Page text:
What I meant to comment on in the first place (I apologize for being so wordy) is my stand on transgenderism/transsexuality, if only as food for thought.
    See, you always hear people harping on and on about how “God made you who he wanted you to be,” and how “you’re perfect just the way YOU are, because HE says so!” I totally understand that. Yes, God intended for us to be like Him, He intended perfection. But unfortunately, it is hopefully as obvious as the mosquito bites covering my legs that the world isn’t perfect, right? People get cancer, children are born with birth defects, there are children starving in Africa…
    I don’t think God intended for kids to have birth defects, or that he thinks that’s “perfection.” I don’t think it was God’s plan for cancer to be a thing that exists. I’m not saying He makes mistakes – I’m saying these mistakes are a side effect of sin. God “designs” someone perfectly. When someone comes to exist, their concept is perfect, but the minute they begin to be in this world with physical form, so from conception, they are just as susceptible to the effects of an imperfect world as the rest of us are. That’s also an explanation for birth defects such as facial clefts, Downs syndrome, or intersex disorders, so why would it be so surprising that someone gets the “wrong body” every once in a while? Transgenderism isn’t exactly recent, either, and I think it’s pretty darn neat that people can do things to make their bodies feel “theirs” nowadays…

    Good gravy, I think I’ve typed enough. That is a truckload of words, I didn’t intend to make this so long. I hope it isn’t too much of a bother to read this, and if you did, that it all made sense. I don’t participate in internet communication terribly avidly, but i do hope my two cents is at least worth something. I apologize wholly if I’ve offended you in any way, form, or manner, as that was most certainly not my intention.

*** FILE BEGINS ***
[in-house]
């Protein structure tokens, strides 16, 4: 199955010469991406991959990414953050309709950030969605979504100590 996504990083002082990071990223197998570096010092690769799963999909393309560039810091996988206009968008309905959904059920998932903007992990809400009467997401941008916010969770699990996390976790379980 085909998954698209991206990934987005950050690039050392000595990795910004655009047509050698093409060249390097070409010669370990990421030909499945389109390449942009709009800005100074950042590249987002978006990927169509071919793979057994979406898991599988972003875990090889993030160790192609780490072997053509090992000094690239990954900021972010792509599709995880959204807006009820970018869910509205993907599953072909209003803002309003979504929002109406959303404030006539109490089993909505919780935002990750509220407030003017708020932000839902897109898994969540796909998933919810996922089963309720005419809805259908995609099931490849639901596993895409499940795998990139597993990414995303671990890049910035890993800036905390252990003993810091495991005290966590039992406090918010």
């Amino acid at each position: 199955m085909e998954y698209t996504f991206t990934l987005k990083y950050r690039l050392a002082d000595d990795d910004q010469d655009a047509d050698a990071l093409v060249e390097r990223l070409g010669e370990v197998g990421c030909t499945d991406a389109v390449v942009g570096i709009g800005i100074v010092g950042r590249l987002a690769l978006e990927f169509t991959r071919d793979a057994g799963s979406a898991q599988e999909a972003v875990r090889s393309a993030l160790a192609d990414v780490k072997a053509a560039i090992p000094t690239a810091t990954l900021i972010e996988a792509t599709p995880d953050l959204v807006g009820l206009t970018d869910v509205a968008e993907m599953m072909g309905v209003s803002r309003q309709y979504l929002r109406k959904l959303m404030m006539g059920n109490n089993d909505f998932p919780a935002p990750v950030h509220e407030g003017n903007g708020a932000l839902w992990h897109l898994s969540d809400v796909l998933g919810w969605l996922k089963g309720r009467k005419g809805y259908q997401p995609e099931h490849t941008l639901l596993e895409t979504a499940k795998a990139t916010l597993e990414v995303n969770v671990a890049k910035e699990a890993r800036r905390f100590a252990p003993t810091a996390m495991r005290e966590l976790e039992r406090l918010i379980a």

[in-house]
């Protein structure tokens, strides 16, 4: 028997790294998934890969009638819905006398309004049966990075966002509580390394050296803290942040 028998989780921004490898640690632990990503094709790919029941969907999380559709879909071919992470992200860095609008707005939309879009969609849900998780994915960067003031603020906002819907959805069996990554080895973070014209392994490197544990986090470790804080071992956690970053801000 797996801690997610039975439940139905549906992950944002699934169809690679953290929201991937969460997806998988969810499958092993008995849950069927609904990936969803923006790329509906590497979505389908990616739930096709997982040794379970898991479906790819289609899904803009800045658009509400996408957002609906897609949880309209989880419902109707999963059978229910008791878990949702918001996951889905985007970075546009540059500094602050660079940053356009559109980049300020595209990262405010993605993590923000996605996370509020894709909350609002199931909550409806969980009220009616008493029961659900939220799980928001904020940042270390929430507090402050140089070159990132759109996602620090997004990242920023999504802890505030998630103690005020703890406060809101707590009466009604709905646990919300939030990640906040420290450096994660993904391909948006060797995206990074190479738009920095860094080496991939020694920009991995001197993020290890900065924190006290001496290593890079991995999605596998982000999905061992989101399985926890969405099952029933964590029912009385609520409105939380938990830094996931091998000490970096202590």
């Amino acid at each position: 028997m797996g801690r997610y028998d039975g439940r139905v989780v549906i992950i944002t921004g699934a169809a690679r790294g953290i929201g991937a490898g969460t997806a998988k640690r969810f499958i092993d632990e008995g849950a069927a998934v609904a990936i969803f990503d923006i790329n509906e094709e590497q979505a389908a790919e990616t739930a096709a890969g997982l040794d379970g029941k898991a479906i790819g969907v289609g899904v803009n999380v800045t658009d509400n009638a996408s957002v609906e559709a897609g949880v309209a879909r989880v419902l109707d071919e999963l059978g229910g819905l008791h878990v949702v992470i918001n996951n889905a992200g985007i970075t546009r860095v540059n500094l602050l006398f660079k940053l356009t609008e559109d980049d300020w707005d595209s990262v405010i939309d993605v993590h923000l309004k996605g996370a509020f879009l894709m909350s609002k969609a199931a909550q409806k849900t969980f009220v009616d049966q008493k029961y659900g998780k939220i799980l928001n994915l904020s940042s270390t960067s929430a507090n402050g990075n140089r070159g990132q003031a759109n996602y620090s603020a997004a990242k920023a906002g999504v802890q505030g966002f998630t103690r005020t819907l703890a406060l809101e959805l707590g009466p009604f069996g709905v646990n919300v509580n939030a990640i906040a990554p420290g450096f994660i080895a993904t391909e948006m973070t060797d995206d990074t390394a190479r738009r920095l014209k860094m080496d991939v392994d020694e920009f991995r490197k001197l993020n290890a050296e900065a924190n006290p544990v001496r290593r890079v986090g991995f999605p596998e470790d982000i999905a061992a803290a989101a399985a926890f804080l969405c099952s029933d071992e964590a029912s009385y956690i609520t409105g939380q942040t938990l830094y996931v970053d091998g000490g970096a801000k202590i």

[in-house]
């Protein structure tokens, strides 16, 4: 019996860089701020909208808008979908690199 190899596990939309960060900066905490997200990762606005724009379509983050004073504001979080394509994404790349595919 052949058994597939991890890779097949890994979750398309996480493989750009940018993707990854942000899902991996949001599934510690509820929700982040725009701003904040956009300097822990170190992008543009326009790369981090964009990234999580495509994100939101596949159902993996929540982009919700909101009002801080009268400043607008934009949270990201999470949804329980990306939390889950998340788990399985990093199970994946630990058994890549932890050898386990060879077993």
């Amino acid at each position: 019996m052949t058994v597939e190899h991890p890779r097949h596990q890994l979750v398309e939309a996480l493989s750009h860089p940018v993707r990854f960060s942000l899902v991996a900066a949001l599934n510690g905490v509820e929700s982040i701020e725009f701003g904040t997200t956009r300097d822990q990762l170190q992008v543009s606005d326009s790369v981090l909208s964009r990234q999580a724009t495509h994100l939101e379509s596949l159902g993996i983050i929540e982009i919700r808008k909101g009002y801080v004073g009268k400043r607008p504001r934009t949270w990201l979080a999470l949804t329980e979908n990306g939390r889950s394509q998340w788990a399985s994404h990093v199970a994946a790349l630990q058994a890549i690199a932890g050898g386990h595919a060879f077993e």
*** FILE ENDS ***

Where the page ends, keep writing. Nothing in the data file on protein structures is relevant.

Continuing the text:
And have a nice summer.

  5. Probably.not.a.fish, that’s a great comment. You have put your finger on a fundamental gap in the “God made me this way” argument — it doesn’t take into account that this world is broken. Because of that, we cannot simply _assume_ that everything is just the way it should be. In fact everyone who claims the “God made me this way” defense can point out many things about ourselves and our world that obviously aren’t “supposed” to be that way — as indeed we all can. You gave some good examples of that.

    So what is our reference point for the way life is “supposed to be”? The Biblical story tells how God created the world perfect, how we broke it and continue to break it by living independently of him, and how God is in the process of healing and restoring it to perfection.

  6. The inherent contradiction of claiming both that “I’m born this way — I can’t change” (“nature”) and “I’m not constrained by cultural norms — I can make myself anything I want” (“nurture”) is laid out nicely by Phillip Jensen here
    http://matthiasmedia.com/briefing/2014/06/god-made-me-this-way/

    Jensen concludes:
    “The nature/nurture debate is a failed attempt to undermine moral discourse. … The nature/nurture studies have their place. They may explain why I behave as I do, but they do not excuse or justify my immorality. They may give me reasons for feeling the way I do, and explain why morality is such a struggle for me, but they don’t change the verdict of right or wrong. They may increase my sympathy for others who struggle with different issues to me but they do not absolve people of guilt or make allowances for wrongdoing. The problem is that both my nature and my nurture are contaminated by sin and without God’s regeneration I will always continue sinning—as a sinner.”